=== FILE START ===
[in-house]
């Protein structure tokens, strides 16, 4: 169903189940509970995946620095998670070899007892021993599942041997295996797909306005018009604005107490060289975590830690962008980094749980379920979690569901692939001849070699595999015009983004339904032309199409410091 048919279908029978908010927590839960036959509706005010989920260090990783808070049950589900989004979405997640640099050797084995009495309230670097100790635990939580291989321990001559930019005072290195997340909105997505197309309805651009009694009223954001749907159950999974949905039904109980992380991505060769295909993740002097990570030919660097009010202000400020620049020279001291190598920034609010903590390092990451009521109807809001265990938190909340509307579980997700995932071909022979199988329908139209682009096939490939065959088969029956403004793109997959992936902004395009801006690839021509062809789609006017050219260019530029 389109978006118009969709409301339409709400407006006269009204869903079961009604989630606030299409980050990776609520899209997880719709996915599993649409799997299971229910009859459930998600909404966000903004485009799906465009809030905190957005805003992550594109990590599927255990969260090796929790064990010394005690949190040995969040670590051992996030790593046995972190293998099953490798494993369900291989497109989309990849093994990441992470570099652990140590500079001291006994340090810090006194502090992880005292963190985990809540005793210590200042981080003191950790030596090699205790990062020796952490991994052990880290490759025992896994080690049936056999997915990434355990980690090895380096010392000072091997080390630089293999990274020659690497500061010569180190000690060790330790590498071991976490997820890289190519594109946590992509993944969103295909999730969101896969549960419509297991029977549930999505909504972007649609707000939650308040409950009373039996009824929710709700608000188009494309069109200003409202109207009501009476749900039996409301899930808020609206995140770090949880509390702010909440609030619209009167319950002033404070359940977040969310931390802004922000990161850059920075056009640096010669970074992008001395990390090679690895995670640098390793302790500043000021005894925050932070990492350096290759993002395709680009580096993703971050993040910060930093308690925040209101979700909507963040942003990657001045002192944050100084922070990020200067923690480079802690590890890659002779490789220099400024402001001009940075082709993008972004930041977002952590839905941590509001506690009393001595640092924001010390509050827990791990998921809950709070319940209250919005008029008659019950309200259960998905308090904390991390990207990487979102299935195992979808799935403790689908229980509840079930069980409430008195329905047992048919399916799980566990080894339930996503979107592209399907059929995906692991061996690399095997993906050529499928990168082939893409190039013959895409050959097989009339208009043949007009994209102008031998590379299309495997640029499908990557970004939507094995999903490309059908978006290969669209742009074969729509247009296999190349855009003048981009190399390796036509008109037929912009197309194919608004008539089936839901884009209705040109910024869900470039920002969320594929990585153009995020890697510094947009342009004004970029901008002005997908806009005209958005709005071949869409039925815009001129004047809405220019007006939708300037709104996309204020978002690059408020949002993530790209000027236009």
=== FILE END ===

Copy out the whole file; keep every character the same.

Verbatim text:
[in-house]
């Protein structure tokens, strides 16, 4: 169903189940509970995946620095998670070899007892021993599942041997295996797909306005018009604005107490060289975590830690962008980094749980379920979690569901692939001849070699595999015009983004339904032309199409410091 048919279908029978908010927590839960036959509706005010989920260090990783808070049950589900989004979405997640640099050797084995009495309230670097100790635990939580291989321990001559930019005072290195997340909105997505197309309805651009009694009223954001749907159950999974949905039904109980992380991505060769295909993740002097990570030919660097009010202000400020620049020279001291190598920034609010903590390092990451009521109807809001265990938190909340509307579980997700995932071909022979199988329908139209682009096939490939065959088969029956403004793109997959992936902004395009801006690839021509062809789609006017050219260019530029 389109978006118009969709409301339409709400407006006269009204869903079961009604989630606030299409980050990776609520899209997880719709996915599993649409799997299971229910009859459930998600909404966000903004485009799906465009809030905190957005805003992550594109990590599927255990969260090796929790064990010394005690949190040995969040670590051992996030790593046995972190293998099953490798494993369900291989497109989309990849093994990441992470570099652990140590500079001291006994340090810090006194502090992880005292963190985990809540005793210590200042981080003191950790030596090699205790990062020796952490991994052990880290490759025992896994080690049936056999997915990434355990980690090895380096010392000072091997080390630089293999990274020659690497500061010569180190000690060790330790590498071991976490997820890289190519594109946590992509993944969103295909999730969101896969549960419509297991029977549930999505909504972007649609707000939650308040409950009373039996009824929710709700608000188009494309069109200003409202109207009501009476749900039996409301899930808020609206995140770090949880509390702010909440609030619209009167319950002033404070359940977040969310931390802004922000990161850059920075056009640096010669970074992008001395990390090679690895995670640098390793302790500043000021005894925050932070990492350096290759993002395709680009580096993703971050993040910060930093308690925040209101979700909507963040942003990657001045002192944050100084922070990020200067923690480079802690590890890659002779490789220099400024402001001009940075082709993008972004930041977002952590839905941590509001506690009393001595640092924001010390509050827990791990998921809950709070319940209250919005008029008659019950309200259960998905308090904390991390990207990487979102299935195992979808799935403790689908229980509840079930069980409430008195329905047992048919399916799980566990080894339930996503979107592209399907059929995906692991061996690399095997993906050529499928990168082939893409190039013959895409050959097989009339208009043949007009994209102008031998590379299309495997640029499908990557970004939507094995999903490309059908978006290969669209742009074969729509247009296999190349855009003048981009190399390796036509008109037929912009197309194919608004008539089936839901884009209705040109910024869900470039920002969320594929990585153009995020890697510094947009342009004004970029901008002005997908806009005209958005709005071949869409039925815009001129004047809405220019007006939708300037709104996309204020978002690059408020949002993530790209000027236009």